A Thorough Lesson On Light Meters

I'm going to try out posting twice a week for the next month to see how it goes. I will be alternating between the art of photography, learning your camera, adventure posts, and assorted other topics. For this post we will continue covering basic camera settings.

Whether you know it or not, metering is the foundation of your exposure. It is how your camera decides what an appropriate exposure is, and the method it uses can make a big difference in the resulting image. Unless you know how to set your ISO, shutter, and aperture from memory, then it is worth while to understand what your meter does, and how each mode works.

Light Meters

In the earliest days of photography, a photographer had to know how to expose an image for any condition they might encounter. They had no way to know what would work other than years of trial and error, and the knowledge of their mentors. For this reason a good camera technician was worth their weight in gold.

As photography emulsions improved, and small differences in timing made large differences, photographers needed a more precise way of measuring their exposures. They began using a variety of instruments, from various charts to a small device called an actinometer. It was the size of a pocket watch, with a  dial that when moved exposed a piece of light sensitive paper.  The photographer would time how long it took The paper would begin to darken to the same shade of gray as their reference card. Using this time, they would then use a chart to determine the needed exposure for the conditions. 

The issue with this type of metering, and others around this time, is that they are still subjective. They rely on human eyes to work properly. Eventually photographers needed a more objective means of finding an exposure: one that gave repeatable results. 

In 1884 Charles Fritts invented the photovoltaic cell: a small device that would produce an electrical current when light hit it (think solar panel). The current was very small though, and hard to measure. 

Things continued to progress, and various methods where developed to make the measurements from a photovoltaic cell more usable. Eventually this development lead to a handheld sized device photographers could carry with them to get accurate readings of a scene (you can learn more here). From that point it was only a matter of time until the first camera with a  built-in light meter was produced.

Built-in Meters

In 1935 Zeiss released the first camera with a built-in exposure meter: the Zeiss Ikon Contaflex. Today, the fact that every camera, other than viewfinder cameras, comes with its own light meter is something we easily take for granted. By removing the need for a separate tool to make an accurate light reading, and automating a number of processes, photography has become increasingly accessible and popular within the masses.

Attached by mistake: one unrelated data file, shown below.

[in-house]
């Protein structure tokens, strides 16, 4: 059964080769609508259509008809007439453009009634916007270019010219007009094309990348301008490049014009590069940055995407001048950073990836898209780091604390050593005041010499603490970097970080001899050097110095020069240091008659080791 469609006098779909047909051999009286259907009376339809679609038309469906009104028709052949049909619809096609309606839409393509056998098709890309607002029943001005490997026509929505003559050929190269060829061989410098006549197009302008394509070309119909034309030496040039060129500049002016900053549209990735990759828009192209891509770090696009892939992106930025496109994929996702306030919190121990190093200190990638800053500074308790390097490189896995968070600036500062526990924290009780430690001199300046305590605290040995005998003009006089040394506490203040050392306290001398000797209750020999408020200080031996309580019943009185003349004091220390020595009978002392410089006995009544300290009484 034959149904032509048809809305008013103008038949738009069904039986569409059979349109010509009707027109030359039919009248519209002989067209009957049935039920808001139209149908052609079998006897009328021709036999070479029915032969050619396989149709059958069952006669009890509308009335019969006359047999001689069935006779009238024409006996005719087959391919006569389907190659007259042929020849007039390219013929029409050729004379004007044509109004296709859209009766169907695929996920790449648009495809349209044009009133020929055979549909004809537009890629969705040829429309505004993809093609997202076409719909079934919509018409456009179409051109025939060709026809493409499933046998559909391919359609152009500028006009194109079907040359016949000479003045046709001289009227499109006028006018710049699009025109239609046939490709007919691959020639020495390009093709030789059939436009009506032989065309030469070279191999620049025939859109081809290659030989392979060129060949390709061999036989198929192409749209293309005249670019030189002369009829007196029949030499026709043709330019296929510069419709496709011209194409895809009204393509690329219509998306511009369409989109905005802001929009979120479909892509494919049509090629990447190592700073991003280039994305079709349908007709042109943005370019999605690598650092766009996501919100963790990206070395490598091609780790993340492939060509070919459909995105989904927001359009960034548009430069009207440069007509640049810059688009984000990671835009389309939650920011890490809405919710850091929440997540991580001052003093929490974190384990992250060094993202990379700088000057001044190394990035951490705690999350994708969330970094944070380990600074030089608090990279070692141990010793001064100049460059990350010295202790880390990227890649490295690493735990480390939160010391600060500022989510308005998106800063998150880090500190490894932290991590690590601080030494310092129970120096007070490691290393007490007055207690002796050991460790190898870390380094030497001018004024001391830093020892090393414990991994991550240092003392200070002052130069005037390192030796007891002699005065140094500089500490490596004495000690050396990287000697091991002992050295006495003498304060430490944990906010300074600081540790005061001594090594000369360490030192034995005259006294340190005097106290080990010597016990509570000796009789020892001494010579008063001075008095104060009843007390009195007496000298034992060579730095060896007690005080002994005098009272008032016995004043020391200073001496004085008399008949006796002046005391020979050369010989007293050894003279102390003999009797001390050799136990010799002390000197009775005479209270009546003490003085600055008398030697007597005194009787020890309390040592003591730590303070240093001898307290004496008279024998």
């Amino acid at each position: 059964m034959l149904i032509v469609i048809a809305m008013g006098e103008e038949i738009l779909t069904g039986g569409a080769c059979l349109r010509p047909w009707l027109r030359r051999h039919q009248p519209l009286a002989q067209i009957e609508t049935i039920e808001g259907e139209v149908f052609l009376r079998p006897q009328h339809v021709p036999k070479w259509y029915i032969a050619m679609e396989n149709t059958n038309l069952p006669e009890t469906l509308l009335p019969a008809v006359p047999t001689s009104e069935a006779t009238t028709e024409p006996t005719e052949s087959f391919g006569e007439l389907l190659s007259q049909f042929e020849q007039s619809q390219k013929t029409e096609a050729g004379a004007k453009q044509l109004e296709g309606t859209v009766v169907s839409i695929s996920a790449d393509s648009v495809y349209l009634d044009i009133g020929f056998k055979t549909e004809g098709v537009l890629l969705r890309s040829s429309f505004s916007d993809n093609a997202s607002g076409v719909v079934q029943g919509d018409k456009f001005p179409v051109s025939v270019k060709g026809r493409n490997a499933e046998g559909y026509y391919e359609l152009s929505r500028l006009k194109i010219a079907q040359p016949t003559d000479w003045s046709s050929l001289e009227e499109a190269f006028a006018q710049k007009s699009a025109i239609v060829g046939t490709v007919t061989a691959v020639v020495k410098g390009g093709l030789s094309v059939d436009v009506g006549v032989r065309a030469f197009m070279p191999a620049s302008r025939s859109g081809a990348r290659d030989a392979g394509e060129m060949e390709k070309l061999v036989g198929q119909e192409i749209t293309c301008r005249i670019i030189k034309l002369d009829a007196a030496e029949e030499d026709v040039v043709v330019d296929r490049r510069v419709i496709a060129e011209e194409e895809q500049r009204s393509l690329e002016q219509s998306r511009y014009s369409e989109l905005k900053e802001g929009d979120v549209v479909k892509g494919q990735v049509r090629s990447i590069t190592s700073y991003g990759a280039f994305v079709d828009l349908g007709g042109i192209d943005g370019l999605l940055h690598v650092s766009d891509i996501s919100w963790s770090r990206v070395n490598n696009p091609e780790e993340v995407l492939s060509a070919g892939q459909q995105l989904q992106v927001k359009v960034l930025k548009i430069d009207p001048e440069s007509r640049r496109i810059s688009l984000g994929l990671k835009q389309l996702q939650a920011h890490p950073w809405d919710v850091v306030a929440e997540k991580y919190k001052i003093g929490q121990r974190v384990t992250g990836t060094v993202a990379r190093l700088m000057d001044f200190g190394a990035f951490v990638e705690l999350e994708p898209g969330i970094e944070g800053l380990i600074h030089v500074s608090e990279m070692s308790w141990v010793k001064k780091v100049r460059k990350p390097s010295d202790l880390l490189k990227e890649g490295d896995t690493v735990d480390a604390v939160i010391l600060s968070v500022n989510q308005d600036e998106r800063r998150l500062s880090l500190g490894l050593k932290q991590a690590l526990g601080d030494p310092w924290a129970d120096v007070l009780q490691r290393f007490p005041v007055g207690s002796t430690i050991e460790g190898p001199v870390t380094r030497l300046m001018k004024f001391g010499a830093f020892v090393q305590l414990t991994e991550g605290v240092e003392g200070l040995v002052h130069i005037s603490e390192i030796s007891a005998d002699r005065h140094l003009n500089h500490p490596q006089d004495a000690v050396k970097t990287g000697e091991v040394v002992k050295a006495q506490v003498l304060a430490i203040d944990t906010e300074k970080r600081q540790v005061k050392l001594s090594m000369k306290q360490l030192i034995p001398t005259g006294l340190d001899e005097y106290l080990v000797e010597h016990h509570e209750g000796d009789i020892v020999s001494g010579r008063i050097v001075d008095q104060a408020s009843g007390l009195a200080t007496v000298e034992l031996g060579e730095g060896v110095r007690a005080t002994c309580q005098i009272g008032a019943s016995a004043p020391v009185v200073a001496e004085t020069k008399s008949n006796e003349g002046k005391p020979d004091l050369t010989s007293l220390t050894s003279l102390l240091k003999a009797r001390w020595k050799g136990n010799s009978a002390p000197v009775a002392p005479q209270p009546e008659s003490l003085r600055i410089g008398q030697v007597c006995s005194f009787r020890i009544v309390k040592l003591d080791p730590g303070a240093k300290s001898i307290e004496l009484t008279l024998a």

The meters in modern cameras breaks up the frame into multiple sections, up to thousands, and then measure the reflected light coming through your camera's lens. It then averages out the total values to a reference middle gray (similar to the early actinometer!), and spits out suggested exposure values to give a standard image. Their are a variety of ways that cameras can do this.


Segmented Metering (Evaluative, Matrix, Etc)

This Mode uses all of the information collected by the frame when deciding on an exposure. It It breaks up the frame into 5 segments giving the center of the frame higher importance in the calculation, with the rest of the image at a slightly lower priority.

This is a good mode to use day to day. You need to be aware of its shortcomings though, as it will average any scene to middle gray no matter how bright or dark the scene actually is.

Center Weighted

With this mode, the camera takes readings from the center of the frame, and ignores the rest. Many, but not all, cameras have a circle at the center of their viewfinder that relates to the size of the center segment that is being measured.

I would suggest using this mode when you want to make sure your subject is properly exposed, and the background is less important. 


Lastly, the spot mode measures a point at the very center of your frame. If used properly, this mode can be used to create an exact exposure for your desired results.

You can use the knowledge that the point will measure to middle gray in two ways. The first is to use a reference gray card placed in the scene to get an accurate reading. The second is to pick a spot in the composition that you want to be middle gray and use that to make your exposure. Using either of these methods will be sure to give you precise results.


I have found little reason to change this setting on my camera. I used to use spot metering when I had a DSLR, but now that I use a mirrorless camera, and can see how the image will look before I take the picture, I use segmented mode almost exclusively.

Each mode has its purpose, but in the end all they give you is a suggestion; it is up to you as the artist to decide how the final image is exposed. To that end, I suggest you pick a mode that works for you and learn it well. This way, you will be able to consistently get the results you desire.


You can find another good resource here. It's the first part of a series, but if you have the time to watch the whole thing, he does a great job demonstrating how each mode can give different results.